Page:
Impeachment when Trump is on his way out the door will only deepen the political divide and embolden him with his base. He can continue to rail against the Democrats for unfairly targeting him. On the other hand, a prosecution and possible conviction will remove him as a leader figure for the white supremacists and weaken them.
In addition to that, it is fundamental that we change the material conditions in which people live. The blame for the situation today lies squarely with both the Democrats and Republicans. They are responsible for decades of policies that have created great economic insecurity, which has been exploited by the right to drive racism, xenophobia and fear. The United States government has failed its people in every way through neoliberalism and the funneling of wealth to the top 1%. This is especially egregious during a recession and pandemic when tens of millions of people have lost their jobs and health insurance and are at risk of losing their homes and nearly 400,000 people have died.
Instead of moving with urgency to impeach Trump, Congress should show the same urgency to pass national improved Medicare for All, a guaranteed basic income that brings everyone above the poverty line, erasure of debt and investment in an eco-socialist Green New Deal that creates millions of high quality jobs while repairing our failing infrastructure, building a green economy and addressing the climate crisis. This can be funded by significant cuts to the military budget and through a wealth tax, as well as reclaiming the government’s ability to print money. These are actions that will begin to bring prosperity to the people and heal the divisions.
There is more that needs to be done to end structural racism as well, by ending mass incarceration, removing racial bias from law enforcement and the judicial system, employing transformative justice, and changing school curriculum to be less euro-centric and more multicultural, to name a few. In the end, our goal needs to be the development of structures that empower People(s)-Centered Human Rights.
Finally, we must recognize that our struggle is global. What the United States government has done to its people by denying them what they need to live a life of dignity is what the United States has imposed upon people around the world through economic sanctions and military domination. The tactics used by President Trump to try to hold onto power through lies and violent right wing actors are the same as the US uses around the world to overthrow governments. This needs to stop. And, as Vijay Prashad and Noam Chomsky write, the world is facing existential crises that demand international cooperation to protect our future.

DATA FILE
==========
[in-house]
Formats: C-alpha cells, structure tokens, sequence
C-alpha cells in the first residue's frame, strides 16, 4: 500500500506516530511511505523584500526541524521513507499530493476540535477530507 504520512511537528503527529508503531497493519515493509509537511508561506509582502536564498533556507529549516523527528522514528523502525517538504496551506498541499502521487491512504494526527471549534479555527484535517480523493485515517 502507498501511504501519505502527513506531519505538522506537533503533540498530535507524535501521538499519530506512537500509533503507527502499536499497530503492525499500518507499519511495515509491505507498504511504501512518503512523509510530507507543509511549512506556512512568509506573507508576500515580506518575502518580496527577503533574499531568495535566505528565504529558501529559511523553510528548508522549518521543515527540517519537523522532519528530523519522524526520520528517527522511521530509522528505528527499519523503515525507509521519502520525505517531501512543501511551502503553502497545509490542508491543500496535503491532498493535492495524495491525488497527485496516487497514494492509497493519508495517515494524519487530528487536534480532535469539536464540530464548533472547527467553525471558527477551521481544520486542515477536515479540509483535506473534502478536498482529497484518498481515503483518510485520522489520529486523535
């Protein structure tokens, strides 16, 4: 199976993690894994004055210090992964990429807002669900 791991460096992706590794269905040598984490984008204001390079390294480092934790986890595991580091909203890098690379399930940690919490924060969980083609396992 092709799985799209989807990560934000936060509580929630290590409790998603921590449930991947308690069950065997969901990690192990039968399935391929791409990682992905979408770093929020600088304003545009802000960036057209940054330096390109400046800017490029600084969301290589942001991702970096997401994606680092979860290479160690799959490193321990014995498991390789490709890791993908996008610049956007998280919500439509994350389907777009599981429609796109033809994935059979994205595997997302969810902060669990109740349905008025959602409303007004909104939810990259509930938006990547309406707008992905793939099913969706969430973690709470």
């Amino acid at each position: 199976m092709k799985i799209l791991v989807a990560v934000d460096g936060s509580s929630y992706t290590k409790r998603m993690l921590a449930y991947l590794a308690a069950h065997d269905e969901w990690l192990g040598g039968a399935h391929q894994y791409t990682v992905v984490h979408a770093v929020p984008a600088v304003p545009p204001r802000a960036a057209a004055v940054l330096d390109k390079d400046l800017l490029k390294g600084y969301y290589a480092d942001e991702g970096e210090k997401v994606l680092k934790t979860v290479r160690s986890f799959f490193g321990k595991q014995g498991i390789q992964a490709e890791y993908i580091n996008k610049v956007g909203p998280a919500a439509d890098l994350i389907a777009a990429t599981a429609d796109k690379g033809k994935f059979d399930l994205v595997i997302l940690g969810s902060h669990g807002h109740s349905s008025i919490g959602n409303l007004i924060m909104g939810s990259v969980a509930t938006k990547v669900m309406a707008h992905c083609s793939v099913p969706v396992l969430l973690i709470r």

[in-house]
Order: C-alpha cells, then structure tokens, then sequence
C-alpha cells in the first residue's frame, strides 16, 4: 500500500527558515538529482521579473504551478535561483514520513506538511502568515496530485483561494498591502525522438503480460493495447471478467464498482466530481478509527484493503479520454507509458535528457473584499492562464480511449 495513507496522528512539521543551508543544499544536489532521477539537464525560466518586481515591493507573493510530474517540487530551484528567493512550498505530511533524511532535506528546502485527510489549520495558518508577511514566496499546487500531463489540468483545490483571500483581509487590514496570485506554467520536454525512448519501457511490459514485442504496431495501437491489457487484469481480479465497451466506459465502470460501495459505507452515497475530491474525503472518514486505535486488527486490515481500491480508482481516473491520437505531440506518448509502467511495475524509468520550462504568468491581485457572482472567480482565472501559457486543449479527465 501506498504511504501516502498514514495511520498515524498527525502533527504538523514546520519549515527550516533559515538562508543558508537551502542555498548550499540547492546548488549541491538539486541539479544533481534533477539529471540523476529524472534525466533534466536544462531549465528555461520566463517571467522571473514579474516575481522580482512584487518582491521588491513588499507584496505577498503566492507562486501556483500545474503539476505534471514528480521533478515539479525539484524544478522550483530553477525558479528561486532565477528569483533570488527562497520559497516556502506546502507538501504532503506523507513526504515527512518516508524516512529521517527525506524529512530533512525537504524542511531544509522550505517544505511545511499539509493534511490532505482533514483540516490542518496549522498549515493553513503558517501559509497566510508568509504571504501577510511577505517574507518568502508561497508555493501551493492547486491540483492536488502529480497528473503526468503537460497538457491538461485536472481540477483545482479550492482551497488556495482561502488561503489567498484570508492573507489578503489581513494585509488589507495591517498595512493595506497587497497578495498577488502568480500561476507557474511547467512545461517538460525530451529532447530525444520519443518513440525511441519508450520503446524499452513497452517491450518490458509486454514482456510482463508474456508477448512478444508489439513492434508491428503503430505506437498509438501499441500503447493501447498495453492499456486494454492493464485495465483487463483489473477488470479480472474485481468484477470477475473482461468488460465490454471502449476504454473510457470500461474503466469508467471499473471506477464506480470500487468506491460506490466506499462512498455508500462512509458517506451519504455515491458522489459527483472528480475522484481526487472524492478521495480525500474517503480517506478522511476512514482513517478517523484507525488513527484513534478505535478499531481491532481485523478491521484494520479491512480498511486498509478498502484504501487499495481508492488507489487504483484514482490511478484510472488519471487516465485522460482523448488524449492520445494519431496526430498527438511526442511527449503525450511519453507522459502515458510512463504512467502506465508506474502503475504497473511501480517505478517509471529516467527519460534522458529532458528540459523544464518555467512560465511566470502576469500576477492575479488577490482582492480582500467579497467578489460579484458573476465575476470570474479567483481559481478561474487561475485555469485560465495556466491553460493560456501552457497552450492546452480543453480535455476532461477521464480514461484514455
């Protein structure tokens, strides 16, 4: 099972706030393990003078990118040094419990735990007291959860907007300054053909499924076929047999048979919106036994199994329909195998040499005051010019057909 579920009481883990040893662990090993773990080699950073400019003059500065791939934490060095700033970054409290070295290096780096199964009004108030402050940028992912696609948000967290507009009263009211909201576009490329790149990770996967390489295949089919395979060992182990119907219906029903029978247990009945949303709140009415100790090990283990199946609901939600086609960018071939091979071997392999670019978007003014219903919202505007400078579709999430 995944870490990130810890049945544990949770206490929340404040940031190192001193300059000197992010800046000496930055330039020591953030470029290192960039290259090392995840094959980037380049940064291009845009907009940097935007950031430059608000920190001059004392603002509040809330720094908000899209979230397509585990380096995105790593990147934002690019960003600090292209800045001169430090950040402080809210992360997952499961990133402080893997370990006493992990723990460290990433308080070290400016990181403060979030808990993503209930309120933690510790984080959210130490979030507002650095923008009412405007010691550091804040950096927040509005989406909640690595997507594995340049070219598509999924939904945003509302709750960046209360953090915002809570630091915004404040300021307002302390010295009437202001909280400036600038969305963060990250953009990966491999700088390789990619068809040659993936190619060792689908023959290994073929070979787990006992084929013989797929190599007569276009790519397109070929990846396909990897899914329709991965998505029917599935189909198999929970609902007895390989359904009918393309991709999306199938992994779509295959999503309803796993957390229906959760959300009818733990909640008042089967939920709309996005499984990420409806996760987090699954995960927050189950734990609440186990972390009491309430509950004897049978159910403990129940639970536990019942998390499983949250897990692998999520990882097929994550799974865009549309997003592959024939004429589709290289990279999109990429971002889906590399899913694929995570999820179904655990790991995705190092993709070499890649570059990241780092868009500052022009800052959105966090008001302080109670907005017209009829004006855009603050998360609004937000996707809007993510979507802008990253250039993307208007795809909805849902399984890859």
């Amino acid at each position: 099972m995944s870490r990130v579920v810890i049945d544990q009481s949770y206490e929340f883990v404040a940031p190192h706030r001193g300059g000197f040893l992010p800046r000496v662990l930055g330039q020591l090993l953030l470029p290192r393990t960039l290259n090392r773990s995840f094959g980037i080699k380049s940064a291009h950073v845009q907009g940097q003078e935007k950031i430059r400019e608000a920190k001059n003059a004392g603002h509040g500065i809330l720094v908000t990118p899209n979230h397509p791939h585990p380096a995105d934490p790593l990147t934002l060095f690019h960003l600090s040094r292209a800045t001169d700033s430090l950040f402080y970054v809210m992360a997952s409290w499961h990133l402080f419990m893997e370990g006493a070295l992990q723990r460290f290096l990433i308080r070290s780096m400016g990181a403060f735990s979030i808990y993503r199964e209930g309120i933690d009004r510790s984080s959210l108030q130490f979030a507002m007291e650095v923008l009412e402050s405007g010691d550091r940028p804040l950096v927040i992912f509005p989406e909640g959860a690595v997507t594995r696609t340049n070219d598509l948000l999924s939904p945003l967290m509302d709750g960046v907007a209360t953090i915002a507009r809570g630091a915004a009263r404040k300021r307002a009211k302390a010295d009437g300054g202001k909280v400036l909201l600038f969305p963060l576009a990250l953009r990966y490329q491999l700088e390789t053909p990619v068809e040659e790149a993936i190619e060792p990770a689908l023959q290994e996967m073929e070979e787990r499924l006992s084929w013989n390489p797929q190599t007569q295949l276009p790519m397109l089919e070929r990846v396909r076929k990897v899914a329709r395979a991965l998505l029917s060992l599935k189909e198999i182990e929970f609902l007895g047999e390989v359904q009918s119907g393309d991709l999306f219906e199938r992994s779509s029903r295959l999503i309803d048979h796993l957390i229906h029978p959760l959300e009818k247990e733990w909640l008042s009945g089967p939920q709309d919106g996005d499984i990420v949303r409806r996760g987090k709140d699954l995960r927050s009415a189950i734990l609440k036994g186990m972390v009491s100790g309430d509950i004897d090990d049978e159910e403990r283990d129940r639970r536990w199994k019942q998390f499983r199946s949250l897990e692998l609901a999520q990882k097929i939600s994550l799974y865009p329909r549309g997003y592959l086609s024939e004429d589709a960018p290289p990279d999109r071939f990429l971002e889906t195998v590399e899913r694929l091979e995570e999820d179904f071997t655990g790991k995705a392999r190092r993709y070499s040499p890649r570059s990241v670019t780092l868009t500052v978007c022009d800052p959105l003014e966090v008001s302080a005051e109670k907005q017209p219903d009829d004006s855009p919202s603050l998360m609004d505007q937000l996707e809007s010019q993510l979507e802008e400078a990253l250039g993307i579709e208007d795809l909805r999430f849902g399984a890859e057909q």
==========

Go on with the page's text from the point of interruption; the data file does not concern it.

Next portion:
All of these are winnable, but none of them are going to come without a struggle. President Biden has already signaled that he will rule to the right of center and his cabinet picks signal business as usual. Democrats in Congress are already watering down their bold rhetoric used during Trump’s term. They are calling for lowering the age of Medicare instead of Medicare for All and $2,000 checks for people who are unemployed instead of recognizing that many workers are still living in poverty.
Our future depends on organizing in our communities to demand what we require and not letting the Democrats tell us we are asking for too much or that we can’t have it because “this is a time for unity” as they usually do. The crises we face are severe and the right wing violent backlash is real. We have to stop them with bold solutions that work. The period of plutocracy must end.
Margaret Flowers is director of Popular Resistance.
Originally published in Popular Resistance